A Pixel Story – What We Think:
The latest in a long line of in-joke-laden, self-referential indie games, the BAFTA Award-winning debut from Manchester’s Lamplight Studios keeps the concept fresh thanks to its clever storyline and cleverer puzzles. And instead of randomly mashing up genres and gaming eras (i.e. last year’s Concursion), it sticks to doing one thing well: the venerable puzzle platformer. Starting with a pastel-washed 8-bit world, you’ll gather memory jewels and explore nonlinear environments – be sure to watch out for spikes and water pits – until you’re ready to upgrade into the 16-bit world and beyond.
What Happened to Pong?
A Pixel Story‘s basic conceit is that a computer glitch somehow leads to the single-pixel “ball” from Pong achieving sentience and becoming the “chosen one” destined to save the world, or in this particular case, the computer system. It’s a neat idea, even if you’re getting worn out by the whole “video games about video games” concept, and it’s executed well, thanks in large part to your quirky sidekick, a personified search function that helps explain the story as it goes along.
It also helps that it takes a fairly focused approach; while there are references to all sorts of things in the occasional dialog, from obvious game references to obscure programming jokes, the gameplay aesthetic sticks largely to adventure platformers, with the “feel” of running and jumping (not to mention the occasional cannons) borrowing from the original Super Mario Brothers and the occasional spring-loaded jumps evoking the early Sonic the Hedgehog Games.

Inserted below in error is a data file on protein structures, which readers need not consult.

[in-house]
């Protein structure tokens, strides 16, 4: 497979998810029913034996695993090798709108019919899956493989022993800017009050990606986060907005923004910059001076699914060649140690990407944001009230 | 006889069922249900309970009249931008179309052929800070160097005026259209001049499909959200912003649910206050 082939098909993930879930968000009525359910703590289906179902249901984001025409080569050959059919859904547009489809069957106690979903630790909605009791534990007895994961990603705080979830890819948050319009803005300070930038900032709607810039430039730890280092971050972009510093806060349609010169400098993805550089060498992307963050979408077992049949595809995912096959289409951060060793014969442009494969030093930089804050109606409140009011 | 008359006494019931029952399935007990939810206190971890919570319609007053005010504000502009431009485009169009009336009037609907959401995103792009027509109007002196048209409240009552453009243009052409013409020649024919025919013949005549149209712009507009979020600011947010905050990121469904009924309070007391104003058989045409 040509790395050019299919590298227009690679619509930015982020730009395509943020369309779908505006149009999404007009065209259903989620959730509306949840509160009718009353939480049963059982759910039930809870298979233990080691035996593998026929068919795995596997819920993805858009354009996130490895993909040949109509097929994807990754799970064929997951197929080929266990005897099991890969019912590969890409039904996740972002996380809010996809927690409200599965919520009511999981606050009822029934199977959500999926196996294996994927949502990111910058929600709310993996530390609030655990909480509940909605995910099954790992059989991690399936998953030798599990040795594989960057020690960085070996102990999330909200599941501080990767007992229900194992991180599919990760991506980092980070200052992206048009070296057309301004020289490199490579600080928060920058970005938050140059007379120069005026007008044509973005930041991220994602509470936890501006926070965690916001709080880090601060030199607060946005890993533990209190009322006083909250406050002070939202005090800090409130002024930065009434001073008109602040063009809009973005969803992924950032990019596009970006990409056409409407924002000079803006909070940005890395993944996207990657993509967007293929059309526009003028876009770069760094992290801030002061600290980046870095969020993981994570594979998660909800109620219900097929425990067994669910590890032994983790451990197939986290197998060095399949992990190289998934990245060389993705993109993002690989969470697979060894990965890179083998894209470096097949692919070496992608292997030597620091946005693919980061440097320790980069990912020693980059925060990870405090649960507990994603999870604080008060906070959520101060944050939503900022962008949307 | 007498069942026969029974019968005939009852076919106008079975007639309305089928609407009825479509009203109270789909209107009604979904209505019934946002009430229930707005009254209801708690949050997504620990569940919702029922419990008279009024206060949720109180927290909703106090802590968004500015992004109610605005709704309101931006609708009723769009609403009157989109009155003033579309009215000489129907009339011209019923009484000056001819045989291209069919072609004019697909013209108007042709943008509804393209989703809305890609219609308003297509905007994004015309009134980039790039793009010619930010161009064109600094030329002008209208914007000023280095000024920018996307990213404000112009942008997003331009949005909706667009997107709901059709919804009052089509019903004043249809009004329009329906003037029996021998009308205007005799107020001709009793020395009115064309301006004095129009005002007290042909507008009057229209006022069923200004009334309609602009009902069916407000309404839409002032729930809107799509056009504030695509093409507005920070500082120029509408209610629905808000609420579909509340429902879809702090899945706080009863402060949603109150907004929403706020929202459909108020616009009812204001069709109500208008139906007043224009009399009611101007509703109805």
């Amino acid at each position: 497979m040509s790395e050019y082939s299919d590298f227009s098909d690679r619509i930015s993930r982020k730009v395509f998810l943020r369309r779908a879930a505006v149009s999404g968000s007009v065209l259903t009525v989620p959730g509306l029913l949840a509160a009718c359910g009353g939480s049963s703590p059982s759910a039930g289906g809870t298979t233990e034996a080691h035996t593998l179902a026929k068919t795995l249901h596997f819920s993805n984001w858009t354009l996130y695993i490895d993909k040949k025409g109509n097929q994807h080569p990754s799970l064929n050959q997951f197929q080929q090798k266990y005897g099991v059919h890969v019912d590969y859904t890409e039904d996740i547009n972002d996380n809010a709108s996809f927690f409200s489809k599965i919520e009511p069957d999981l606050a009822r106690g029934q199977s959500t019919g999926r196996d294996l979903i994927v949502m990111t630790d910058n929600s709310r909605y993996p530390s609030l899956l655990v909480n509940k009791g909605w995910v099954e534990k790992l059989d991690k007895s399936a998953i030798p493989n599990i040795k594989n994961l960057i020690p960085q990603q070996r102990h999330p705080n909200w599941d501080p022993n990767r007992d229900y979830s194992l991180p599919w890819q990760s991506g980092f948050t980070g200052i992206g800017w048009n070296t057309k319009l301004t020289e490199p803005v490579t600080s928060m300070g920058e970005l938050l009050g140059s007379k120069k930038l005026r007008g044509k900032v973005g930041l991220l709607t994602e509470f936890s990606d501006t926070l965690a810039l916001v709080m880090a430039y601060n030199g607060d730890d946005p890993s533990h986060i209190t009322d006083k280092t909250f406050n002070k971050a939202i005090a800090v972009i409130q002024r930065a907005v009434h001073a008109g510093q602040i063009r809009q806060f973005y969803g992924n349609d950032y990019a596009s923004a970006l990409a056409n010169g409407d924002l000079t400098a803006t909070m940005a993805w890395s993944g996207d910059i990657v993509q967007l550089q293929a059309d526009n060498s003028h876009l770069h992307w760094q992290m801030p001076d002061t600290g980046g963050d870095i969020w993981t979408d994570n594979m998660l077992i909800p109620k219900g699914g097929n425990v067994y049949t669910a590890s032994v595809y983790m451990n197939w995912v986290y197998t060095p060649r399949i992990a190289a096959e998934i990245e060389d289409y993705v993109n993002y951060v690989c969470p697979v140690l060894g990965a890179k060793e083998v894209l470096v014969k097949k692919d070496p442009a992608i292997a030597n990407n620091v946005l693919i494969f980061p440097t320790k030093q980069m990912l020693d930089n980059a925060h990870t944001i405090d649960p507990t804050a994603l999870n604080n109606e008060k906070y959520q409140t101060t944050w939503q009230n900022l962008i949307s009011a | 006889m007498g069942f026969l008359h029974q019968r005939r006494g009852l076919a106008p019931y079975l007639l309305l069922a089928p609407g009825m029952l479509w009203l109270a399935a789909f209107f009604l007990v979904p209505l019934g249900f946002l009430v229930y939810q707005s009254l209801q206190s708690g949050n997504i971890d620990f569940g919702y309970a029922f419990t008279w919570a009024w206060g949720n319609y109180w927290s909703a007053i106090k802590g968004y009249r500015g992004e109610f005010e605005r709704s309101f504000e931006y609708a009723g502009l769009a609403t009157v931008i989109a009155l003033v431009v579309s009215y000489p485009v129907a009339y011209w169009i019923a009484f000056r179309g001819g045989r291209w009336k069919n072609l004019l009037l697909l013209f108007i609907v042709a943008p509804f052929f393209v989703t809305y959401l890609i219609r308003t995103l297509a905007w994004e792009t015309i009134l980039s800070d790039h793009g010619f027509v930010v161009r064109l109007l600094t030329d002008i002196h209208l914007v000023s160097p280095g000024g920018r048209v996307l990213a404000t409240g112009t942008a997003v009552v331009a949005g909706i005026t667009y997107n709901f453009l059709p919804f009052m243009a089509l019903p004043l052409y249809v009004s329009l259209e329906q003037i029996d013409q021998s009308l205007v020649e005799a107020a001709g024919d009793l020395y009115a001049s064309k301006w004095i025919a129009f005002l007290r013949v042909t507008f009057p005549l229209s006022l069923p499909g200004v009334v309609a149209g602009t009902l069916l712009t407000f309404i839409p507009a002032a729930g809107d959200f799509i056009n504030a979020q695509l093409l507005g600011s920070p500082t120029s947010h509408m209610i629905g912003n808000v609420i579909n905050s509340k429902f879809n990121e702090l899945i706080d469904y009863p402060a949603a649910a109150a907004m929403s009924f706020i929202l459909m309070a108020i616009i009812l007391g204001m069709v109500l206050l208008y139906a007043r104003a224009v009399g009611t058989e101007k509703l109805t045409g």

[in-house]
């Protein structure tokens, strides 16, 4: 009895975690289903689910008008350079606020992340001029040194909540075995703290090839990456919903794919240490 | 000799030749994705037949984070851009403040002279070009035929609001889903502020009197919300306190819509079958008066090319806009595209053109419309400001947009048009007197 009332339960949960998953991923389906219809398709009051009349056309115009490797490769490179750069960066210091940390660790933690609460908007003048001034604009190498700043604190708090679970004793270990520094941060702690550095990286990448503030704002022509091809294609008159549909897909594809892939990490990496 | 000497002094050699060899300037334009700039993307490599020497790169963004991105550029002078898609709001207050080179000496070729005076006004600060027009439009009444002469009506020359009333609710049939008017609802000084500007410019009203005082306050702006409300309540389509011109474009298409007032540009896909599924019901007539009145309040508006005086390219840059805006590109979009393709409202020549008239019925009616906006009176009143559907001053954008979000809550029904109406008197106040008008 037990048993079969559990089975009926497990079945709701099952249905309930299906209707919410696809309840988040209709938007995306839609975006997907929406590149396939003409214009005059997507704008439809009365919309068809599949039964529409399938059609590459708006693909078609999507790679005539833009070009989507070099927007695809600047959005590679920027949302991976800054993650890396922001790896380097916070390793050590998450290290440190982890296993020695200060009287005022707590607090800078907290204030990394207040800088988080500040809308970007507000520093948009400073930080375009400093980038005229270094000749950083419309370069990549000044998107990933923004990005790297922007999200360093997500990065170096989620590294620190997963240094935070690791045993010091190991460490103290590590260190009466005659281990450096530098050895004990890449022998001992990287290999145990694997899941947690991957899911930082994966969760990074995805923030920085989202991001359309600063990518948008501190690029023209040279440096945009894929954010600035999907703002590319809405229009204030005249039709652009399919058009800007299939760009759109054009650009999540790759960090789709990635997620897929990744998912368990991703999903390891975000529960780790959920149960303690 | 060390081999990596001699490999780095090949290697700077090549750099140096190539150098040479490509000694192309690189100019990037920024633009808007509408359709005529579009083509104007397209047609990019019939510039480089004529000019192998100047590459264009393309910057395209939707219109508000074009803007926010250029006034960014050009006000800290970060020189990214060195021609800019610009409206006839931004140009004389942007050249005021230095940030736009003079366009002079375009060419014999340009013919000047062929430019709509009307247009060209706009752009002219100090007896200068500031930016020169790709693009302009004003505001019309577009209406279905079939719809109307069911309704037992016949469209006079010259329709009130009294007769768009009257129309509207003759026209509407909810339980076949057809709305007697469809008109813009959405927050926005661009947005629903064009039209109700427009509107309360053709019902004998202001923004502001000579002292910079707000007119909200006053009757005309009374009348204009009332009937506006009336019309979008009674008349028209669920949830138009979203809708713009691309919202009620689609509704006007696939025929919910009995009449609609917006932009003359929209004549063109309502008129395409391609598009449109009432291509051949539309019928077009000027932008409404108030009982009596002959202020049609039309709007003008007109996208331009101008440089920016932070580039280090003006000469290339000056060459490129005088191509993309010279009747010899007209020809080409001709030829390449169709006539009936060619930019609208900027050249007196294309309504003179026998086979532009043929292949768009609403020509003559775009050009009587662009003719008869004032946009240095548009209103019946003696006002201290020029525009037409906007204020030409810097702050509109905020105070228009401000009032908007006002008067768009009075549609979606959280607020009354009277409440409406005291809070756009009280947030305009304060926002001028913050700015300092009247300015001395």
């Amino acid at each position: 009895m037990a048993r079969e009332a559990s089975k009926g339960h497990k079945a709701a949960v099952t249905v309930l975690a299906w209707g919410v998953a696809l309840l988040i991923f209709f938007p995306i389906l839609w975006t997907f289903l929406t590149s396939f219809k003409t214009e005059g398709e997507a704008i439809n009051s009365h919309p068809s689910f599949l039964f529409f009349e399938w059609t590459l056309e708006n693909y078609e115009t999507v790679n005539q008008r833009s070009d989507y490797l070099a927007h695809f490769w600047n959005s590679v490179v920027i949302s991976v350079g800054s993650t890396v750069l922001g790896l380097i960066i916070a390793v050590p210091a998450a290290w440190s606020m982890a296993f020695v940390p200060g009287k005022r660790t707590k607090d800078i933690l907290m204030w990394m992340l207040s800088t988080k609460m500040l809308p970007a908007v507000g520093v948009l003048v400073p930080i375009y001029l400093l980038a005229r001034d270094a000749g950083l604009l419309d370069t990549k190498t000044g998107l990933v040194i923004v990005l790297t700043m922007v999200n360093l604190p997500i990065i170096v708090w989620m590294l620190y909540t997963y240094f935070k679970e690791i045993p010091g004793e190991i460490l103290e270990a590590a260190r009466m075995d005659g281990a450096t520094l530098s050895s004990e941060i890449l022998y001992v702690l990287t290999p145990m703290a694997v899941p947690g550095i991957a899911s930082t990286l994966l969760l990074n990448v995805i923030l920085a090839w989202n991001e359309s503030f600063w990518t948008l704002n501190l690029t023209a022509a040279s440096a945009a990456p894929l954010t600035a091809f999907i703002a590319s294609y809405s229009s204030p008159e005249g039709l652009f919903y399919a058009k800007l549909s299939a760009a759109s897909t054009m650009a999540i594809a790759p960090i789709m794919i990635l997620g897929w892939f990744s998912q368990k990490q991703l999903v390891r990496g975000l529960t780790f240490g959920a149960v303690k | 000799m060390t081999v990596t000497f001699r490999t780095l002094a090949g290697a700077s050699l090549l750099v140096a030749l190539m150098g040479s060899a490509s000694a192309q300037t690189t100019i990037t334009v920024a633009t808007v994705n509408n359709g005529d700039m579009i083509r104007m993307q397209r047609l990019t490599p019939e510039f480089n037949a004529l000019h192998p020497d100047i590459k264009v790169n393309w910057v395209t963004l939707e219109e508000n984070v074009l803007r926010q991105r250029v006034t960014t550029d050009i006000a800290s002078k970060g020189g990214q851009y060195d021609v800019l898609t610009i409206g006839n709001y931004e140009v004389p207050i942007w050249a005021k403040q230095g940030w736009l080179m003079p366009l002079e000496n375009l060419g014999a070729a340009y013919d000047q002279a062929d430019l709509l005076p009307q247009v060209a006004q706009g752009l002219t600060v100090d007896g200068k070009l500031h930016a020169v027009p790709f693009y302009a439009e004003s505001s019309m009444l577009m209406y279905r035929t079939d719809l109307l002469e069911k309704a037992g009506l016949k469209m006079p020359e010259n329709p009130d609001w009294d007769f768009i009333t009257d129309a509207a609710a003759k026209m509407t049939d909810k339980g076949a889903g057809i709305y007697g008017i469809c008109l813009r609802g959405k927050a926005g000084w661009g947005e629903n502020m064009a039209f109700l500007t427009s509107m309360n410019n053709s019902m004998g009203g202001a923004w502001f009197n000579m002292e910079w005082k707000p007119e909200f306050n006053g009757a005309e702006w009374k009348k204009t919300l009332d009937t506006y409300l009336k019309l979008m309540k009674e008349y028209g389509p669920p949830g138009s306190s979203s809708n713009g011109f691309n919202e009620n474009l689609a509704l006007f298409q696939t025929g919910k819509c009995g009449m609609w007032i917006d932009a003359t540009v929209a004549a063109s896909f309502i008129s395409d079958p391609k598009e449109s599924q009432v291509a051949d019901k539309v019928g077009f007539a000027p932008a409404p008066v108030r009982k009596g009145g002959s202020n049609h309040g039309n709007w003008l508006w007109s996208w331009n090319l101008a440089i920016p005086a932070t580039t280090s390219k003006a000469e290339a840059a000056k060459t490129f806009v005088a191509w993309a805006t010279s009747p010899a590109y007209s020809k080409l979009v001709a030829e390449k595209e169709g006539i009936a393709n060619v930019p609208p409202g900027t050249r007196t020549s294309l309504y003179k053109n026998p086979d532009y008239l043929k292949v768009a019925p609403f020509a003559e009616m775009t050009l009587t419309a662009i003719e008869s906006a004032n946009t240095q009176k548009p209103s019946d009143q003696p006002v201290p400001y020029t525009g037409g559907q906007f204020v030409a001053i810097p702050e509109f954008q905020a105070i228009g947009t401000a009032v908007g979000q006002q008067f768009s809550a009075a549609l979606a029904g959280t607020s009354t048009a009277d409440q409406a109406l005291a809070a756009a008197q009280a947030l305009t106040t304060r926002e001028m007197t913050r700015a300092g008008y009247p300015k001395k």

A Pixel Story’s most innovative aspect is its teleportation mechanic. Your character is equipped with a floppy hat that makes him look a bit like a pixellated Pharrell (or a pixellated Jamiroquai, if you prefer ’90s references). At any point, you can drop the hat in place and then teleport back to it at…well…the drop of a hat.
Most of the game’s head-scratching puzzles involve the teleportation hat, and range from using it to double-jump past tall obstacles to an array of lever-operated gates and traps. The puzzles are often clever and thought-provoking; you’ll occasionally find yourself quitting the game to think about how to progress into the next area.
On the downside, there are some brutally difficult timed sequences and jump sequences. While save points abound (and can also be used to quickly travel back to other areas within the game), meaning that your many deaths won’t set you back too far, the twitch skills demanded by A Pixel Story mean that some sequences move past challenging right into frustrating.
Cannons Boom as You Fall to Your Doom in the Challenge Room
For the truly masochistic, the game offers Challenge Rooms. Unlock these with coins collected on the various levels, and you’ll have the opportunity to play through some ridiculously difficult screens for extra memory crystals, which provide you with additional in-game lore.
This is actually kind of a disappointment. A Pixel Story is supposed to be a story, not just an exercise in platform-based punishment a la Super Meat Boy, so it seems unfair to keep parts of the story out of the reach of the wide swath of its potential audience that simply doesn’t have the skill (or the time) to manage the game’s most difficult levels.
That said, A Pixel Story is one of the better homages to classic video games, and the teleportation hat manages to inject some new ideas into the tried and true platformer. While arguably erring on the twitch-heavy side of the spectrum, its twin demands of brain and reflex are laudable, and it’s an impressive first-time offering.
I just wish it didn’t have to be so hard all the time.
Watch the trailer for A Pixel Story below: